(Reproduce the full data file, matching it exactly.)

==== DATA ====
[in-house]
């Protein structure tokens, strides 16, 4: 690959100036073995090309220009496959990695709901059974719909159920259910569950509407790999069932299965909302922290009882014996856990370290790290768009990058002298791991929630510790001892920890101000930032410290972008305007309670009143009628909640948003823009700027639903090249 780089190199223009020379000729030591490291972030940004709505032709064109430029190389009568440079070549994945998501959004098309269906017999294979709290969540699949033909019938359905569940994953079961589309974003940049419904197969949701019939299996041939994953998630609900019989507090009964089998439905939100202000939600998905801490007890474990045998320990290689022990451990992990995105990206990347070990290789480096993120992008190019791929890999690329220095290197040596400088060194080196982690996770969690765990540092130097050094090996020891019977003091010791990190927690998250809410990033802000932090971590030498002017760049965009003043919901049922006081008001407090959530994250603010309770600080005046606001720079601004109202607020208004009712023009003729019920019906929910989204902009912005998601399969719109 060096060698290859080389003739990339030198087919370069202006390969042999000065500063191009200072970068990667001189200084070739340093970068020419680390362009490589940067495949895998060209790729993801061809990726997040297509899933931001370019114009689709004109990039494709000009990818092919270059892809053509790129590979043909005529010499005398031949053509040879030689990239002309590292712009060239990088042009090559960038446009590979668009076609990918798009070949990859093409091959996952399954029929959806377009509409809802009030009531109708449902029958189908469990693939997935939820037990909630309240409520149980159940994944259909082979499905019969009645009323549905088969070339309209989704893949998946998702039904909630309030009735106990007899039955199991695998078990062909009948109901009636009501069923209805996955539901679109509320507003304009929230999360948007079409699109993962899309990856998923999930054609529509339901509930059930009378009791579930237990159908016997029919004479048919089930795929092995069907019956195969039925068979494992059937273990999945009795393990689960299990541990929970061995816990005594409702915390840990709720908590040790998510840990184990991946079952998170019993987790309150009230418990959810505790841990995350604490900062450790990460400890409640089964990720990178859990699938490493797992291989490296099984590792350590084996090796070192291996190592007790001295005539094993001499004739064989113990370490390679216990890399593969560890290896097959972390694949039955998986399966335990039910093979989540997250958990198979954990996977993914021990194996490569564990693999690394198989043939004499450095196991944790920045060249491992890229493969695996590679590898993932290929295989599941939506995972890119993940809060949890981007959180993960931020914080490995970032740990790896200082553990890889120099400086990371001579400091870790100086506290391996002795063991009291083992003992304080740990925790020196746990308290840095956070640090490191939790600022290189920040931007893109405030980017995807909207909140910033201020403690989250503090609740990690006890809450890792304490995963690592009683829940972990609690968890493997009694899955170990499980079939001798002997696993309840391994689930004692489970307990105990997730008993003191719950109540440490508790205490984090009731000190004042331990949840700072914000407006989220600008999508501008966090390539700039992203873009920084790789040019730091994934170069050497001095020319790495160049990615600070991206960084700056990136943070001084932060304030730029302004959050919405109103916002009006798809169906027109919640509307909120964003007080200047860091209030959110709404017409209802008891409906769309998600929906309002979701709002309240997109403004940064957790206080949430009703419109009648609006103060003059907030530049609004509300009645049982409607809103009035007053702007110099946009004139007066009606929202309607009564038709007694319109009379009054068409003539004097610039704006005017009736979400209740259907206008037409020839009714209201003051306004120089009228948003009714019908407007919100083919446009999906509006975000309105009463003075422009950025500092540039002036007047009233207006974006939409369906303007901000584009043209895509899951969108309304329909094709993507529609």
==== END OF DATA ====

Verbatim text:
[in-house]
């Protein structure tokens, strides 16, 4: 690959100036073995090309220009496959990695709901059974719909159920259910569950509407790999069932299965909302922290009882014996856990370290790290768009990058002298791991929630510790001892920890101000930032410290972008305007309670009143009628909640948003823009700027639903090249 780089190199223009020379000729030591490291972030940004709505032709064109430029190389009568440079070549994945998501959004098309269906017999294979709290969540699949033909019938359905569940994953079961589309974003940049419904197969949701019939299996041939994953998630609900019989507090009964089998439905939100202000939600998905801490007890474990045998320990290689022990451990992990995105990206990347070990290789480096993120992008190019791929890999690329220095290197040596400088060194080196982690996770969690765990540092130097050094090996020891019977003091010791990190927690998250809410990033802000932090971590030498002017760049965009003043919901049922006081008001407090959530994250603010309770600080005046606001720079601004109202607020208004009712023009003729019920019906929910989204902009912005998601399969719109 060096060698290859080389003739990339030198087919370069202006390969042999000065500063191009200072970068990667001189200084070739340093970068020419680390362009490589940067495949895998060209790729993801061809990726997040297509899933931001370019114009689709004109990039494709000009990818092919270059892809053509790129590979043909005529010499005398031949053509040879030689990239002309590292712009060239990088042009090559960038446009590979668009076609990918798009070949990859093409091959996952399954029929959806377009509409809802009030009531109708449902029958189908469990693939997935939820037990909630309240409520149980159940994944259909082979499905019969009645009323549905088969070339309209989704893949998946998702039904909630309030009735106990007899039955199991695998078990062909009948109901009636009501069923209805996955539901679109509320507003304009929230999360948007079409699109993962899309990856998923999930054609529509339901509930059930009378009791579930237990159908016997029919004479048919089930795929092995069907019956195969039925068979494992059937273990999945009795393990689960299990541990929970061995816990005594409702915390840990709720908590040790998510840990184990991946079952998170019993987790309150009230418990959810505790841990995350604490900062450790990460400890409640089964990720990178859990699938490493797992291989490296099984590792350590084996090796070192291996190592007790001295005539094993001499004739064989113990370490390679216990890399593969560890290896097959972390694949039955998986399966335990039910093979989540997250958990198979954990996977993914021990194996490569564990693999690394198989043939004499450095196991944790920045060249491992890229493969695996590679590898993932290929295989599941939506995972890119993940809060949890981007959180993960931020914080490995970032740990790896200082553990890889120099400086990371001579400091870790100086506290391996002795063991009291083992003992304080740990925790020196746990308290840095956070640090490191939790600022290189920040931007893109405030980017995807909207909140910033201020403690989250503090609740990690006890809450890792304490995963690592009683829940972990609690968890493997009694899955170990499980079939001798002997696993309840391994689930004692489970307990105990997730008993003191719950109540440490508790205490984090009731000190004042331990949840700072914000407006989220600008999508501008966090390539700039992203873009920084790789040019730091994934170069050497001095020319790495160049990615600070991206960084700056990136943070001084932060304030730029302004959050919405109103916002009006798809169906027109919640509307909120964003007080200047860091209030959110709404017409209802008891409906769309998600929906309002979701709002309240997109403004940064957790206080949430009703419109009648609006103060003059907030530049609004509300009645049982409607809103009035007053702007110099946009004139007066009606929202309607009564038709007694319109009379009054068409003539004097610039704006005017009736979400209740259907206008037409020839009714209201003051306004120089009228948003009714019908407007919100083919446009999906509006975000309105009463003075422009950025500092540039002036007047009233207006974006939409369906303007901000584009043209895509899951969108309304329909094709993507529609």